Graham is challenging two-term GOP Rep. Steve Southerland in a district Democrats think they can flip in 2014
♦By Rich Shumate, Chickenfriedpolitics.com editor
TALLAHASSEE, Florida (CFP) — Possessing one of the most storied names in Florida politics and Washington media circles, Democrat Gwen Graham has launched a bid for a GOP-held House seat in northern Florida that’s a prime target for Democrats in 2014.
Graham, 50, is the daughter of former U.S. Senator Bob Graham, who was also elected Florida’s governor during a political career that spanned nearly four decades. She is also a member of the Graham family that for decades owned the Washington Post. (The Post’s legendary publisher, Katherine Graham, was Gwen Graham’s aunt by marriage.)
She is seeking the 2nd District seat now held by Rep. Steve Southerland, 47, who was a Panama City funeral director with no political experience when he defeated incumbent Democrat Allen Boyd in the Tea Party wave of 2010.
The district sprawls across 17 counties in the Big Bend area of the Florida Panhandle, including Panama City and part of Tallahassee.
Mitt Romney carried the district with 52 percent of the vote in 2012. However, this district is perhaps the last “yellow dog” Democratic district left in Florida – the type of place where Graham’s father always ran strong — with a majority of its voters registered as Democrats.
Southerland held the seat with just 53 percent of the vote in 2012, giving Democrats hope that they can flip the seat in the 2014 cycle.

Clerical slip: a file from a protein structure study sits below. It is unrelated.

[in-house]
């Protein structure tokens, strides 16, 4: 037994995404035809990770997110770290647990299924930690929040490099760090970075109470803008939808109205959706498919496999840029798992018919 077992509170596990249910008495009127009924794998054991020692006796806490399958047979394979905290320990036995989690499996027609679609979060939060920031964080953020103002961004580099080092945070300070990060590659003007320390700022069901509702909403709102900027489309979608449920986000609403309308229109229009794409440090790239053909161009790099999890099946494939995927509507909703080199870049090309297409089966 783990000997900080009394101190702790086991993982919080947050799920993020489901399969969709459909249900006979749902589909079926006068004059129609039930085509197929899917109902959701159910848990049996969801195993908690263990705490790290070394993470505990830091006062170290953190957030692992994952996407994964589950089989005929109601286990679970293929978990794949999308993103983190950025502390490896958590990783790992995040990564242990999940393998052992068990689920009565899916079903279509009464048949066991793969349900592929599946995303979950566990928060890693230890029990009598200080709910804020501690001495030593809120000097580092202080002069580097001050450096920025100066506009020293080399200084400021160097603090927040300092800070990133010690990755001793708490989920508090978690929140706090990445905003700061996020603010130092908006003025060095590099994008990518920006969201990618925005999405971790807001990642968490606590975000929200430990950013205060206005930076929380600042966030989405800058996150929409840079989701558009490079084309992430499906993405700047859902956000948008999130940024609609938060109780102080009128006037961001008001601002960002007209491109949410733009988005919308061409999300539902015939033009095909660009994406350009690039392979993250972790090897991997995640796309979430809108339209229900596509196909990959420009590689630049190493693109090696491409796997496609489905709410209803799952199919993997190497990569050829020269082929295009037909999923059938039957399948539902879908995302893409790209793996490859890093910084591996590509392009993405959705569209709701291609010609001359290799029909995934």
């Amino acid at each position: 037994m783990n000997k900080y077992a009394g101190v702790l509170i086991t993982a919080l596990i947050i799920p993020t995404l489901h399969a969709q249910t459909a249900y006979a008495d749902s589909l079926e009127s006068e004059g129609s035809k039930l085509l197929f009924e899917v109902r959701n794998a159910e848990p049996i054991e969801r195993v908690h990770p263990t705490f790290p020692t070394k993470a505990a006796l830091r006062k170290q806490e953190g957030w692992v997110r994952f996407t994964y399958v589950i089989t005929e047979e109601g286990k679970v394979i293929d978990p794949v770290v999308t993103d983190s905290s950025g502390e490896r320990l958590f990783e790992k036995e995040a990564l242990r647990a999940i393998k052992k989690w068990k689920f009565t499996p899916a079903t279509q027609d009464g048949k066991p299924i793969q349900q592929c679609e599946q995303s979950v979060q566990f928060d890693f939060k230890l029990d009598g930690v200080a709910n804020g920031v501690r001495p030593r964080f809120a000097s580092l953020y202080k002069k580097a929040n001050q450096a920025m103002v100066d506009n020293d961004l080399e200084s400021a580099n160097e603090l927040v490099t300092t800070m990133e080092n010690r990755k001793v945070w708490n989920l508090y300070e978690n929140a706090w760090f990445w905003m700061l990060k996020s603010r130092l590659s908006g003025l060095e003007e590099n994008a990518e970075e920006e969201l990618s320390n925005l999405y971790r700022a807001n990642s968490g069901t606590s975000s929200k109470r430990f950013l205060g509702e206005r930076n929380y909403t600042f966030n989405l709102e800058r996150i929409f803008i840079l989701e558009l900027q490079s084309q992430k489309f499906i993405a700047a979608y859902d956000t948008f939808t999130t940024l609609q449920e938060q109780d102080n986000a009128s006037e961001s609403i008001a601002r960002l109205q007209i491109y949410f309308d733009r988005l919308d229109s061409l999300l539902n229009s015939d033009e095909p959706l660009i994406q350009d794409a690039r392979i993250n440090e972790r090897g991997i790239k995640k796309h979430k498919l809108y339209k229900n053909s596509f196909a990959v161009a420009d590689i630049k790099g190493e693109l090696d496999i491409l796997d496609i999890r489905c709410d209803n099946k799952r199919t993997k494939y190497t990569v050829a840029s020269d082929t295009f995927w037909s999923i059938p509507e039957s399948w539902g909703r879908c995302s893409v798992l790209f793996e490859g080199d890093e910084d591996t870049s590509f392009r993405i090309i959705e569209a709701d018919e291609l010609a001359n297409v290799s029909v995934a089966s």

Graham, who has never sought political office before, is billing herself as “an independent voice standing up for North Florida.” Not surprisingly, in a district with large numbers of federal workers and military families, she has hammered Southerland over the government shutdown, even calling on him to donate his salary to charity during the standoff.
“Like so many in Washington, Congressman Southerland has forgotten that Congress exists to solve problems, not be an arena for political sport,” she said.
For his part, Southerland has defended the Republican strategy of trying to tie government funding to repeal of Obamacare. He was co-author of a measure that would have delayed implementation for Obamacare for a year in return for a funding measure.
“I have heard the people of North and Northwest Florida loud and clear,” Southerland said. “They don’t want an interruption in the vital services they expect from their government, but they do want to delay Obamacare.”
Southerland is already getting heavy-duty help in his re-election, with House Majority Leader Eric Cantor appearing at a fundraiser for him in August.
One key question for Graham is whether she will face a primary challenge from former State Senator Alfred Lawson, who nearly toppled Boyd in a primary in 2010 and won the party’s nomination for the seat over a more conservative Democrat in 2012.
The racial makeup of the district would be a key in a primary. Nearly 25 percent of the 2nd Districts residents are black, which means black voters will make up a sizeable portion of the Democratic electorate. Lawson is black; Graham is white.